National Archives Celebrates 75th Anniversary on Friday, June 19th.

Susan Logue (Voice of America) distributed this commentary on the 75th Anniversary of the National Archives.

Before the National Archives was founded, many governmental records were kept in poor conditions. On June 19, 1934, President Franklin D. Roosevelt signed the legislation creating the National Archives. “There was a recognition by historians, by public officials and others that the history of the nation was being lost,” says assistant archivist Michael Kurtz. “Records were kept by the agencies that created them. Fires, floods and other disasters really ate away at the nation’s documented heritage.”

A visitor to the National Archives examines the Bill of Rights, the first ten amendments to the U.S.

Constitution Seventy-five years later, it is home to some of the most treasured documents in the United States. Every day, visitors fill the rotunda of the National Archives to get a glimpse of the documents that are the foundation of the United States government: the Declaration of Independence, the Constitution, and the Bill of Rights.

But there is much more to the National Archives than just the so-called Charters of Freedom. More than 9 billion records preserved.

Since 1934 it has been responsible for all official governmental historical records: judicial, legislative and executive. Of course, not every government document is saved. Only one to three percent are deemed valuable enough to permanently archive. But, as Kurtz explains, that still adds up to more than nine billion records. While the paper records are vast, there are records in other formats as well including video, film, and digital.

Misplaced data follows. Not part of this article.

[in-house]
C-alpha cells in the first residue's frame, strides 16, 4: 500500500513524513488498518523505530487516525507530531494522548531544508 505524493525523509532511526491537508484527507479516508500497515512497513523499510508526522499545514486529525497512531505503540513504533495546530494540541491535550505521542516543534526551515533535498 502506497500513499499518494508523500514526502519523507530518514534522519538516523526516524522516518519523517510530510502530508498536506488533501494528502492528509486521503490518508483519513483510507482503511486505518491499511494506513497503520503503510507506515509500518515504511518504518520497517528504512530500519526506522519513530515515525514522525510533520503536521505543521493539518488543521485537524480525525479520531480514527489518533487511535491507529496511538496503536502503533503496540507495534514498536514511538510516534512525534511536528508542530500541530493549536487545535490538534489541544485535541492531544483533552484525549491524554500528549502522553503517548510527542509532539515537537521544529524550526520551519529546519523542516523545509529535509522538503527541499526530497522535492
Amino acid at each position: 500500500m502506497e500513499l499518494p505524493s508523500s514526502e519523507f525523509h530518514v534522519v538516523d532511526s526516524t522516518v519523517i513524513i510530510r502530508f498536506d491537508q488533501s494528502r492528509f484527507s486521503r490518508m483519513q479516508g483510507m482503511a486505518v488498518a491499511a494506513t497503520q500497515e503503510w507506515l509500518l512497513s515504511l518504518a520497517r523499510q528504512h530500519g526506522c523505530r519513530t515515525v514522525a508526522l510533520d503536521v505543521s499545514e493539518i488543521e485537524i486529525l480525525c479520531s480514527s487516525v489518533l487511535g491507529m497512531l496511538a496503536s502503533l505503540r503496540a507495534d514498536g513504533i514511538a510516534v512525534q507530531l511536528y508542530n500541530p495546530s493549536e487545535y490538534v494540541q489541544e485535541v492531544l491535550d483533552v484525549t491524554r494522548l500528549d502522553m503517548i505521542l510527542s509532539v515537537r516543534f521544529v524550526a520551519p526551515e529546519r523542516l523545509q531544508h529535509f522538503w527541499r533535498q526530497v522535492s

“You have wikis and blogs, digital e-mail, all capturing government business,” says Kurtz. He notes they present new challenges to the Archives. “Preserving them is not like having temperature- and humidity-control vaults for paper records, which will ensure the paper records last for hundreds of years. Digital media is much more fragile.”

On the other hand, Kurtz says, the digital age has presented some opportunities for the National Archives, which can provide access to holdings to people who will never be able to come to the National Archives in person.

The National Archives is celebrating its 75th anniversary with lectures and panel discussions, screenings of films, and an exhibit called “Big!,” featuring some of its more unusual holdings. “The original premise was to showcase some unique items that normally don’t get displayed because of their size,” says exhibits specialist Jennifer Johnson.

Those items include a Civil War-era battlefield map of Gettysburg, Pennsylvania, that measures four meters square and a bathtub modeled after the one made for President William Howard Taft, the largest U.S. president. He weighed about 145 kilos (320 pounds). “There were a series of items that were custom made for him, including his bed,” says Johnson. “We have a telegram where it is asking for a bathtub, listing the dimensions and describing it as ‘pond-like.'”
When the exhibition, Big!, closes next January, Shaq’s shoe will go to the George W. Bush presidential library. Presidential libraries are also part of the National Archives. There is also a shoe that belonged to basketball star Shaquille O’Neal, which was given to President George W. Bush, and a casting of dinosaur footprints.

Johnson says that was presented to Richard Nixon by two boys who discovered the fossilized prints in New Jersey. “When they discovered these footprints they petitioned Nixon to preserve that area of land so they could study it, and he did. So they gave him a casting of the footprints.” Today, she notes, one of those boys is one of the leading paleontologists in the U.S. There are also more conventional records in the exhibit, illustrating big events and big ideas in American history, like the lunar landing and D-Day, the Normandy invasion that led to the Allied victory in World War Two.

Exhibits like “Big!” give visitors a glimpse of the vast holdings of the National Archives, but the stars of the collection remain the Charters of Freedom.